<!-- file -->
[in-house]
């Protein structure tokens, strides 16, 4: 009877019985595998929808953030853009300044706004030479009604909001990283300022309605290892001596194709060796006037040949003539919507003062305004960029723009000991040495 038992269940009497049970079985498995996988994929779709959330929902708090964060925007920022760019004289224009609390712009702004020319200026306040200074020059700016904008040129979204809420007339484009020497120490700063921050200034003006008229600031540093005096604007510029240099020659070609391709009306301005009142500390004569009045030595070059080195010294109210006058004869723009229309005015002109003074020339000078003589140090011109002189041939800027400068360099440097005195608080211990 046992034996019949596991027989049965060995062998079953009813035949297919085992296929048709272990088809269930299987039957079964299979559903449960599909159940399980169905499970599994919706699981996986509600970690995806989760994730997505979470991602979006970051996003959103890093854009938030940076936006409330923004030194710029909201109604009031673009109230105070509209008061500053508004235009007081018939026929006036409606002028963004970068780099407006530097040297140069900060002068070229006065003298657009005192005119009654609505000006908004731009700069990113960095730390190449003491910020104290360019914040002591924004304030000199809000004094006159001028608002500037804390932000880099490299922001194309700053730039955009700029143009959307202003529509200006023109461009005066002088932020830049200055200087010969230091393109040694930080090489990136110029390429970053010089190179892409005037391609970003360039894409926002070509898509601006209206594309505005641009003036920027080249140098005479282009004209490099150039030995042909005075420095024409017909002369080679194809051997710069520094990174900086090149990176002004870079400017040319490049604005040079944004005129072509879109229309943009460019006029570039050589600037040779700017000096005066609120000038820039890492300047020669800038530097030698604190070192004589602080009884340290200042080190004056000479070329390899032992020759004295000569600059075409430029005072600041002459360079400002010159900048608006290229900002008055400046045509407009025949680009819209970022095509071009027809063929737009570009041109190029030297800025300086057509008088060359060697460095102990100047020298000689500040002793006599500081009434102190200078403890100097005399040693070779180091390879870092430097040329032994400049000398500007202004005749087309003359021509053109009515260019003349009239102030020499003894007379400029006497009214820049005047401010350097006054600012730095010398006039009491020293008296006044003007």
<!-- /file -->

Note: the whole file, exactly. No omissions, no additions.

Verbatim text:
[in-house]
């Protein structure tokens, strides 16, 4: 009877019985595998929808953030853009300044706004030479009604909001990283300022309605290892001596194709060796006037040949003539919507003062305004960029723009000991040495 038992269940009497049970079985498995996988994929779709959330929902708090964060925007920022760019004289224009609390712009702004020319200026306040200074020059700016904008040129979204809420007339484009020497120490700063921050200034003006008229600031540093005096604007510029240099020659070609391709009306301005009142500390004569009045030595070059080195010294109210006058004869723009229309005015002109003074020339000078003589140090011109002189041939800027400068360099440097005195608080211990 046992034996019949596991027989049965060995062998079953009813035949297919085992296929048709272990088809269930299987039957079964299979559903449960599909159940399980169905499970599994919706699981996986509600970690995806989760994730997505979470991602979006970051996003959103890093854009938030940076936006409330923004030194710029909201109604009031673009109230105070509209008061500053508004235009007081018939026929006036409606002028963004970068780099407006530097040297140069900060002068070229006065003298657009005192005119009654609505000006908004731009700069990113960095730390190449003491910020104290360019914040002591924004304030000199809000004094006159001028608002500037804390932000880099490299922001194309700053730039955009700029143009959307202003529509200006023109461009005066002088932020830049200055200087010969230091393109040694930080090489990136110029390429970053010089190179892409005037391609970003360039894409926002070509898509601006209206594309505005641009003036920027080249140098005479282009004209490099150039030995042909005075420095024409017909002369080679194809051997710069520094990174900086090149990176002004870079400017040319490049604005040079944004005129072509879109229309943009460019006029570039050589600037040779700017000096005066609120000038820039890492300047020669800038530097030698604190070192004589602080009884340290200042080190004056000479070329390899032992020759004295000569600059075409430029005072600041002459360079400002010159900048608006290229900002008055400046045509407009025949680009819209970022095509071009027809063929737009570009041109190029030297800025300086057509008088060359060697460095102990100047020298000689500040002793006599500081009434102190200078403890100097005399040693070779180091390879870092430097040329032994400049000398500007202004005749087309003359021509053109009515260019003349009239102030020499003894007379400029006497009214820049005047401010350097006054600012730095010398006039009491020293008296006044003007």